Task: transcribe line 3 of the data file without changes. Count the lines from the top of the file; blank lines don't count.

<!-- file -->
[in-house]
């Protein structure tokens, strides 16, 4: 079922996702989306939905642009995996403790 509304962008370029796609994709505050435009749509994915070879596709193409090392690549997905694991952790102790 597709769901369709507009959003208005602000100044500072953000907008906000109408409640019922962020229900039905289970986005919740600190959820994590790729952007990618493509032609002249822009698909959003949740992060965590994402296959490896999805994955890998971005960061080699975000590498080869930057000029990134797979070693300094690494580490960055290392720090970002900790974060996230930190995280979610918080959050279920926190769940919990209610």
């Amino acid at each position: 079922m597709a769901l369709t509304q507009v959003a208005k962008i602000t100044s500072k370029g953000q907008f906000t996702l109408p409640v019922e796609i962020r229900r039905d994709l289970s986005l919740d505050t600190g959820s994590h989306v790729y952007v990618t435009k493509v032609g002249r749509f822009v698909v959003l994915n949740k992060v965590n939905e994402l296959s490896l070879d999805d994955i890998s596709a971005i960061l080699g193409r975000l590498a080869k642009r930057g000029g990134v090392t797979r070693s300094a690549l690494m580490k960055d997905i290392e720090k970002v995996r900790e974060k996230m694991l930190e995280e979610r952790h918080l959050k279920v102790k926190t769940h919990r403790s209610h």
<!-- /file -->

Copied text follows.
């Amino acid at each position: 079922m597709a769901l369709t509304q507009v959003a208005k962008i602000t100044s500072k370029g953000q907008f906000t996702l109408p409640v019922e796609i962020r229900r039905d994709l289970s986005l919740d505050t600190g959820s994590h989306v790729y952007v990618t435009k493509v032609g002249r749509f822009v698909v959003l994915n949740k992060v965590n939905e994402l296959s490896l070879d999805d994955i890998s596709a971005i960061l080699g193409r975000l590498a080869k642009r930057g000029g990134v090392t797979r070693s300094a690549l690494m580490k960055d997905i290392e720090k970002v995996r900790e974060k996230m694991l930190e995280e979610r952790h918080l959050k279920v102790k926190t769940h919990r403790s209610h």